Passed over for promotion? Don't let it get you down

  | James Innes

Being passed over for a promotion can be a demoralising and disappointing experience, especially if you believed that the new job was as good as yours. In the wake of the bad news, it is easy to let your negative emotions get the better of you. Perhaps you are tempted to have it out with your boss or even to start the search for a new job straight away? However, as with most things in life, take time for a little cool reflection being doing anything hasty.

Try and calm down and let the negativity recede, before trying to find out why you didn’t get the job. And when you do try and get feedback, attempt to approach it constructively. Ask about the decision-making process, and also find out what were the skills, experience or accomplishments the successful candidate had over you. Often, employees can be performing very strongly in their current role. But do you have the skills necessary for the next job?

Particularly when moving into a management role, skills may be broader than technical mastery of a job. Soft skills such as diplomacy, conflict resolution, and business communication become at least as important as functional expertise.  Such skills are not innate – they have to be learned, practiced and honed. Many technically gifted individuals never make it to top levels of management because they cannot make the transition from employee to manager. That may not be fair – but life seldom is, unfortunately.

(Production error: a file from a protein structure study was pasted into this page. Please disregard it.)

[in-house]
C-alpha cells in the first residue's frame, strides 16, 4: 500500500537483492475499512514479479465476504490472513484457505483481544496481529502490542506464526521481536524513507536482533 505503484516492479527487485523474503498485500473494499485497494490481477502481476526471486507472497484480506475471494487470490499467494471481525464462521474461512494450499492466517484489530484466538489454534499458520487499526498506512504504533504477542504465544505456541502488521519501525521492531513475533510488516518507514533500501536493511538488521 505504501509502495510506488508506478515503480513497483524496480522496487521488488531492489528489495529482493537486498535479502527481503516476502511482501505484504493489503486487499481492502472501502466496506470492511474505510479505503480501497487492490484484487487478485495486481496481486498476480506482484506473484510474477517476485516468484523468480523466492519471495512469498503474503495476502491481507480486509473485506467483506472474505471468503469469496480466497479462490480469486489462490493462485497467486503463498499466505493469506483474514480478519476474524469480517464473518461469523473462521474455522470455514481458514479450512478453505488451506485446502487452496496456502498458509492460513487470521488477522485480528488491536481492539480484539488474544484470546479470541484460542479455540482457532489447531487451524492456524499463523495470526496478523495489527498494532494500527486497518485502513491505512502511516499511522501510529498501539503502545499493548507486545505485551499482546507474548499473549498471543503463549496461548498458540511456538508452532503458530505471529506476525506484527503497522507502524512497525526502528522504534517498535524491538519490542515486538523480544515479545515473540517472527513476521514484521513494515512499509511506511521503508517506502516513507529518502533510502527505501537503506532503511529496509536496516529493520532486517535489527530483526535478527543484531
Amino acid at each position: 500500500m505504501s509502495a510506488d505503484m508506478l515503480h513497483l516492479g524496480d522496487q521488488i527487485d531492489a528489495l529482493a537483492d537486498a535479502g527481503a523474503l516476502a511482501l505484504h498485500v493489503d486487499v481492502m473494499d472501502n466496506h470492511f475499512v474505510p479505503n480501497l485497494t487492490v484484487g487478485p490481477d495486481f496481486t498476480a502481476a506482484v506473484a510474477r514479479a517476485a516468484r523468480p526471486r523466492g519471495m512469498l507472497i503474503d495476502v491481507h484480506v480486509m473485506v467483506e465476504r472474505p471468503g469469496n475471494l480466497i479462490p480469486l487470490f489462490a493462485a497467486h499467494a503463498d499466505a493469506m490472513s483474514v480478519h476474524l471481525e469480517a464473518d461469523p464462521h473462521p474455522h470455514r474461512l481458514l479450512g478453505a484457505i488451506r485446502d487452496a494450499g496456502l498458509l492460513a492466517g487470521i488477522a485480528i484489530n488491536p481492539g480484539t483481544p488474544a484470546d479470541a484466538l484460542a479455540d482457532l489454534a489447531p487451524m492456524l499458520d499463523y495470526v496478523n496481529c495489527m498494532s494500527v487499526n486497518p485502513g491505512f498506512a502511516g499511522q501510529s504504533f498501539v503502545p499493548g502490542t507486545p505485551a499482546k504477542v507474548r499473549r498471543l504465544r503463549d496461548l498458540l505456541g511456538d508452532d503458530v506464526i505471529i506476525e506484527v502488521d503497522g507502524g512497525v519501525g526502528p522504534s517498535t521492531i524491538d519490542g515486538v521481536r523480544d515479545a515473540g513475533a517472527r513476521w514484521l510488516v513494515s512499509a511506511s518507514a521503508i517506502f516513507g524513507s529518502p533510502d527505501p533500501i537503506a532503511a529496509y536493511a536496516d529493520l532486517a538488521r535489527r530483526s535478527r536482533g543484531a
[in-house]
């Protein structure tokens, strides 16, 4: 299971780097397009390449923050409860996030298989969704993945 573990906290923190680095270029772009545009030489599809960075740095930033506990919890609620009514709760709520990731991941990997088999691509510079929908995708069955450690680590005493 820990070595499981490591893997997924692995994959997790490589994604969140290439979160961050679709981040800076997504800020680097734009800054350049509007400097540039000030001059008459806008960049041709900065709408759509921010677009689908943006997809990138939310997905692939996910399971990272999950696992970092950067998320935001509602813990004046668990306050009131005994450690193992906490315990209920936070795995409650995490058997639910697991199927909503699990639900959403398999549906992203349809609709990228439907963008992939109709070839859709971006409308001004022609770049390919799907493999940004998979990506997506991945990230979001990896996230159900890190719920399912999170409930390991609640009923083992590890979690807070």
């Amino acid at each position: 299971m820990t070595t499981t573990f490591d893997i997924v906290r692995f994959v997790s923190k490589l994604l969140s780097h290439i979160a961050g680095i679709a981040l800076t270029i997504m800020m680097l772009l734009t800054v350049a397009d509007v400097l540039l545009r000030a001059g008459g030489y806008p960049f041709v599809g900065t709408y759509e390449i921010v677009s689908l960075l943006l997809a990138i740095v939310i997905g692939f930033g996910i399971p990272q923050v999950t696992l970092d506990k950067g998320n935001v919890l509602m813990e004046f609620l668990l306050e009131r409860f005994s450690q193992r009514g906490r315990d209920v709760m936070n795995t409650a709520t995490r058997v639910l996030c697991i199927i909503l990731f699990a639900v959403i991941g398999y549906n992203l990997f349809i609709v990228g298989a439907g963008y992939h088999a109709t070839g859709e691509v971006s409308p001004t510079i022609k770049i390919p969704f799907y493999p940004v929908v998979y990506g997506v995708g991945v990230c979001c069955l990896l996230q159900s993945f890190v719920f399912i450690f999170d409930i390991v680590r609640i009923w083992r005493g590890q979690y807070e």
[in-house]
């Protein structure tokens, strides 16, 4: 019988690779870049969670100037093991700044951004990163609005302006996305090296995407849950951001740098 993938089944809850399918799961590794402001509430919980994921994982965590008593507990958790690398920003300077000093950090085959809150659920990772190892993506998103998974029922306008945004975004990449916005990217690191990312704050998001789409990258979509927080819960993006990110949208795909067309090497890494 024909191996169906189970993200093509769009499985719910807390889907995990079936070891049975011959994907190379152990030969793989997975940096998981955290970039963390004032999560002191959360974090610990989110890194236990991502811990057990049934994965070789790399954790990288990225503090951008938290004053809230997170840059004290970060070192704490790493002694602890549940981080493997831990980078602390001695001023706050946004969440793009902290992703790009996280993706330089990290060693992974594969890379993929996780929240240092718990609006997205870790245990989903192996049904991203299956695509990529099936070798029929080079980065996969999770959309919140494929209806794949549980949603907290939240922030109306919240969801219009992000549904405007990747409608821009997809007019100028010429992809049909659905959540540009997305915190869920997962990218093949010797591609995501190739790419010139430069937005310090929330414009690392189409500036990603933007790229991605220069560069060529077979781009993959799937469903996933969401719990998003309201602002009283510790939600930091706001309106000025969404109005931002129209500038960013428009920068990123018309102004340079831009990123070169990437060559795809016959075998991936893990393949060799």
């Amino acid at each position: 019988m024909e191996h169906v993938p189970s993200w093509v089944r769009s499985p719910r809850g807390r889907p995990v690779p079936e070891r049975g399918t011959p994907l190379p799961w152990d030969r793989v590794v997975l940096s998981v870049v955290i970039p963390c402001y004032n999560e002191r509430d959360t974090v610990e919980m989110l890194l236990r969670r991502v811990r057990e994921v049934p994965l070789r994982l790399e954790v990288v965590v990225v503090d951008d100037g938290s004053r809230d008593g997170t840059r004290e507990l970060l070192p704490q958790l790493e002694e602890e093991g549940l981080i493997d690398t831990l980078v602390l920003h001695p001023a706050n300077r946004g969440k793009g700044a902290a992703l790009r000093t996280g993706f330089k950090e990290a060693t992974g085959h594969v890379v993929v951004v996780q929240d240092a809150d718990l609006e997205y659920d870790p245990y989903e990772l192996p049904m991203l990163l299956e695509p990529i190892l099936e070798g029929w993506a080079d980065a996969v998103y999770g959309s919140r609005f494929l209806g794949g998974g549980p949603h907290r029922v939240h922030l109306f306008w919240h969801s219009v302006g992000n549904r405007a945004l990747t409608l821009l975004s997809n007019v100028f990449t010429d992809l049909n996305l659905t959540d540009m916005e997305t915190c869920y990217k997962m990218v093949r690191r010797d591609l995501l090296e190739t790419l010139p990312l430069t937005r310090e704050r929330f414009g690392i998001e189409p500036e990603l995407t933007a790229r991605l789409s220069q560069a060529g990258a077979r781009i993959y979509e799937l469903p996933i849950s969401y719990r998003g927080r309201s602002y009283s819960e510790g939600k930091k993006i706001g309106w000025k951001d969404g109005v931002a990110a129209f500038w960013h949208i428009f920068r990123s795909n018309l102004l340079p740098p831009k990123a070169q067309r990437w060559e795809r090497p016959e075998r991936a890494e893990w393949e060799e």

Identify with your manager why you didn’t get the job, where you fell short and how you can do better next time. It may be possible to develop an action plan that will enable you to acquire the skills you currently lack. Your willingness to implement such a plan can only count in your favour.

Of course, if the feedback is honest, there is the risk that you will be told that promotion is out of the question for the immediate future, or that your boss does not see you as management material. If that is the case, and you don’t agree with that assessment, perhaps now is the time to make that career change. After all, another company or organisation may view you in a different light.

Again though, don’t react negatively and hide your disappointment even if you do get negative feedback.  Thank them for their opinion and get on with your plans.

Missing out on a promotion can be a big disappointment, but it can also be a wake-up call for you to develop your skills and all-round management style. Get over the bad news, put your game face on, and try and do better next time – whether it’s with your current employer or with a new job altogether.

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